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6 minutes ago, tegs07 said:

I have heard that Japan is a big market for Vintage instruments but are sticklers for authenticity- everything is expected to be original.. pots, wiring, scratch plate ... not sure if fretts are exempt or not though.

Would a rare old Mercedes, totally original, which had new (top quality) tyre's devalue it? Absolutely not, same thing applies to frets on a stringed instrument. The only time a refret may devalue it is if it was absolutely mint, and a collectors piece, but then, the frets on that bass would unlikely be used, therefore wouldn't need replacing!

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Posted (edited)
5 minutes ago, hooky_lowdown said:

Would a rare old Mercedes, totally original, which had new (top quality) tyre's devalue it? Absolutely not, same thing applies to frets on a stringed instrument. The only time a refret may devalue it is if it was absolutely mint, and a collectors piece, but then, the frets on that bass would unlikely be used, therefore wouldn't need replacing!

I would say the same with wiring.. I would want that replaced on a 50’s car. I’m with you I think it’s ludicrous but It’s what I have heard.. frets may be exempt I don’t know, but pots, jack, wiring are definitely expected to be original.

Edited by tegs07

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2 minutes ago, tegs07 said:

I would say the same with wiring.. I would want that replaced on a 50’s car. I’m with you I think it’s ludicrous but It’s what I have heard.. frets may be exempt I don’t know, but pots, jack, wiring are definitely expected to be original.

Totally agree. 👍

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I had an MG car once, it was acceptable to replace old with new provided it looked like the OE part and the OE part was beyond repair; it was generally advised to keep the OE part just in case - maybe we should apply that logic here 

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1 hour ago, tegs07 said:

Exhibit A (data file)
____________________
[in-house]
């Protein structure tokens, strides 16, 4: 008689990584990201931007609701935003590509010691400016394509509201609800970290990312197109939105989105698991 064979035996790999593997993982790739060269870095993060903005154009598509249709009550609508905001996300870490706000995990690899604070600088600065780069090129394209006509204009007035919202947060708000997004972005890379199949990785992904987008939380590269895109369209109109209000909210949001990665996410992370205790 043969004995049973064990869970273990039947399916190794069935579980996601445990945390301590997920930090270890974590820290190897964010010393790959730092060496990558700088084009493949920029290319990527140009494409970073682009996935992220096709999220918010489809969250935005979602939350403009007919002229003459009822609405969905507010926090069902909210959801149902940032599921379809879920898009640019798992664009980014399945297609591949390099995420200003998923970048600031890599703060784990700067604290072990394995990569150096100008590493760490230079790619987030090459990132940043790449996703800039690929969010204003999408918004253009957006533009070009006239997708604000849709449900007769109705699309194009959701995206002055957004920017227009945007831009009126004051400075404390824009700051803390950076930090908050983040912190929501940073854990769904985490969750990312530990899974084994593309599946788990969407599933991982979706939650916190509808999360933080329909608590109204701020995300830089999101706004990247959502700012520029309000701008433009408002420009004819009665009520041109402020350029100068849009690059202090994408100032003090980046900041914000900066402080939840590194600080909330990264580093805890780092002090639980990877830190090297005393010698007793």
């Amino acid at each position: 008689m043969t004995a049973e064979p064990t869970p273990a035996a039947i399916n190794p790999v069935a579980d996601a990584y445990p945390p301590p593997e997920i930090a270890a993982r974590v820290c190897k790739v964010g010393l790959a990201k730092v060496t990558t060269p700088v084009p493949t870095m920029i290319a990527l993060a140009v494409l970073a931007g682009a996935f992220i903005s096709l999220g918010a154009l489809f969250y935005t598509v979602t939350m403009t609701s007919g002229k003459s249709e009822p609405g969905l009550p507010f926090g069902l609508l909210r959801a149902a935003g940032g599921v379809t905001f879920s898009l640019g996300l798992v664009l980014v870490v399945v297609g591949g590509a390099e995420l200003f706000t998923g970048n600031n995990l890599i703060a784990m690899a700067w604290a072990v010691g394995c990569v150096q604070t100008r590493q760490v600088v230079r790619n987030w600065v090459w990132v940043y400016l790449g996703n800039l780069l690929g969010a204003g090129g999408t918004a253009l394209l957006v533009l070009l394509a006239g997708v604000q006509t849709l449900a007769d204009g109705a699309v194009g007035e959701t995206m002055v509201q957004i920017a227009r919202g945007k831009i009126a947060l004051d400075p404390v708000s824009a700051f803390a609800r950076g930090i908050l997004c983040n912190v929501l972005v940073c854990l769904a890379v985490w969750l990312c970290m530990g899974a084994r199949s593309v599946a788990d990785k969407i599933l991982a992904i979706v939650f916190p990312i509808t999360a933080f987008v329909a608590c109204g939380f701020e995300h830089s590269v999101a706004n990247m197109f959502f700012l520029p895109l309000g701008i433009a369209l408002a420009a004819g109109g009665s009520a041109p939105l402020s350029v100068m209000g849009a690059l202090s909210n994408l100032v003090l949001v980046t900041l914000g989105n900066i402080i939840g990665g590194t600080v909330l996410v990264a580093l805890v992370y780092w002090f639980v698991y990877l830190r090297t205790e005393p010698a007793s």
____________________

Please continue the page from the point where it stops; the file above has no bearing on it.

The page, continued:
I would say the same with wiring.. I would want that replaced on a 50’s car. I’m with you I think it’s ludicrous but It’s what I have heard.. frets may be exempt I don’t know, but pots, jack, wiring are definitely expected to be original.

As time goes by, it is inevitable that the proportion of vintage instruments with replaced electrical components and frets will increase and that those changes will become more acceptable, as the stock of completely original instruments decreases. There are few Italian vintage violins that have not been substantially repaired, re-necked, fingeboarded, refinished etc. The inevitable repairs are completely acceptable and do not seem to significantly deter buyers. It seems logical to me to anticipate the market for vintage guitars/basses will follow, but who has a crystal ball. Maybe electric guitars/basses will completely fall out of favour. Authentic original instruments have been trading at premium prices since the early 1980s, so the market is well established.

On another subject,  it does seem a shame to denigrate the choices of others, or assume the motivation of others in making their choices as unsavoury. We are all just bass players making our choices, enjoying our instruments. I'm pleased for anyone, anytime they acquire a bass they enjoy. For me, the very best basses I have played have been vintage.

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I’m not knocking anyone’s choice. Personally I love vintage instruments and am not too bothered about original components, purists that pay top dollar for these instruments are though. I would rather they were used as intended and suffer a little wear but if someone else wants to hang them on a wall in all their original glory that’s their choice.

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On the subject of ancient violins.  ALL those being played have been modified eg with steeper neck angles, bigger bass bars etc to get more power out of them.  An unmodified Stradivarius would be considered unplayable by modern standards.   The only exceptions are a few mint examples in museums that are never played, those are literally priceless, but not exactly "gigged".

On which basis .. if you think your 1955  precision sounds good, just think how much better it would be with modern pickups and an active EQ 🙂

NB: there are only 244 Strad violins known about with maybe another 356 still around but "lost".  pre CBS Fender basses are common as muck by comparison.